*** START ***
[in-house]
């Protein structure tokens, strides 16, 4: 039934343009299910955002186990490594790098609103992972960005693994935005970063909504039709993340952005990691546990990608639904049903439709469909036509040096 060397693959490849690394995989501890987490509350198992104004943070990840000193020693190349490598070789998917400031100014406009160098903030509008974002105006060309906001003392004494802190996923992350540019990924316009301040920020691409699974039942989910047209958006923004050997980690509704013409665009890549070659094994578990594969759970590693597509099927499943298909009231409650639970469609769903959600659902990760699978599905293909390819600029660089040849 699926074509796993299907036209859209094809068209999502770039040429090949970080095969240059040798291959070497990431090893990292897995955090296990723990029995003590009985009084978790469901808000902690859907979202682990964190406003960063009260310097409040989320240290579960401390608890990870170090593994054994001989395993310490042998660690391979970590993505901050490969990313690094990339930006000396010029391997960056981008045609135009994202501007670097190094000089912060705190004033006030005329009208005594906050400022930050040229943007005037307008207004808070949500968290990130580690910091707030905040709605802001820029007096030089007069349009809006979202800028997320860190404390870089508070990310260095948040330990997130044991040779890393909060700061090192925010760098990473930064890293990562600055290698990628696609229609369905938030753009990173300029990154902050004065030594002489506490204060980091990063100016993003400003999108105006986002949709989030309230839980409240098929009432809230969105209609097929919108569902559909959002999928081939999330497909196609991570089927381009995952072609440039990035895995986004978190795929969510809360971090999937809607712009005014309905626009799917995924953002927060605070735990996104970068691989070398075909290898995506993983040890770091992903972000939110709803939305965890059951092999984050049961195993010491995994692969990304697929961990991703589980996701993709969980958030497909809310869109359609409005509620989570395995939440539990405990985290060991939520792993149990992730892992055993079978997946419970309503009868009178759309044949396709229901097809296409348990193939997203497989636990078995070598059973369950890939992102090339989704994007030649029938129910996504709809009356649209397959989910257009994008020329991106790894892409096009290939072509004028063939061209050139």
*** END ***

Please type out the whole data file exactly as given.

[in-house]
């Protein structure tokens, strides 16, 4: 039934343009299910955002186990490594790098609103992972960005693994935005970063909504039709993340952005990691546990990608639904049903439709469909036509040096 060397693959490849690394995989501890987490509350198992104004943070990840000193020693190349490598070789998917400031100014406009160098903030509008974002105006060309906001003392004494802190996923992350540019990924316009301040920020691409699974039942989910047209958006923004050997980690509704013409665009890549070659094994578990594969759970590693597509099927499943298909009231409650639970469609769903959600659902990760699978599905293909390819600029660089040849 699926074509796993299907036209859209094809068209999502770039040429090949970080095969240059040798291959070497990431090893990292897995955090296990723990029995003590009985009084978790469901808000902690859907979202682990964190406003960063009260310097409040989320240290579960401390608890990870170090593994054994001989395993310490042998660690391979970590993505901050490969990313690094990339930006000396010029391997960056981008045609135009994202501007670097190094000089912060705190004033006030005329009208005594906050400022930050040229943007005037307008207004808070949500968290990130580690910091707030905040709605802001820029007096030089007069349009809006979202800028997320860190404390870089508070990310260095948040330990997130044991040779890393909060700061090192925010760098990473930064890293990562600055290698990628696609229609369905938030753009990173300029990154902050004065030594002489506490204060980091990063100016993003400003999108105006986002949709989030309230839980409240098929009432809230969105209609097929919108569902559909959002999928081939999330497909196609991570089927381009995952072609440039990035895995986004978190795929969510809360971090999937809607712009005014309905626009799917995924953002927060605070735990996104970068691989070398075909290898995506993983040890770091992903972000939110709803939305965890059951092999984050049961195993010491995994692969990304697929961990991703589980996701993709969980958030497909809310869109359609409005509620989570395995939440539990405990985290060991939520792993149990992730892992055993079978997946419970309503009868009178759309044949396709229901097809296409348990193939997203497989636990078995070598059973369950890939992102090339989704994007030649029938129910996504709809009356649209397959989910257009994008020329991106790894892409096009290939072509004028063939061209050139």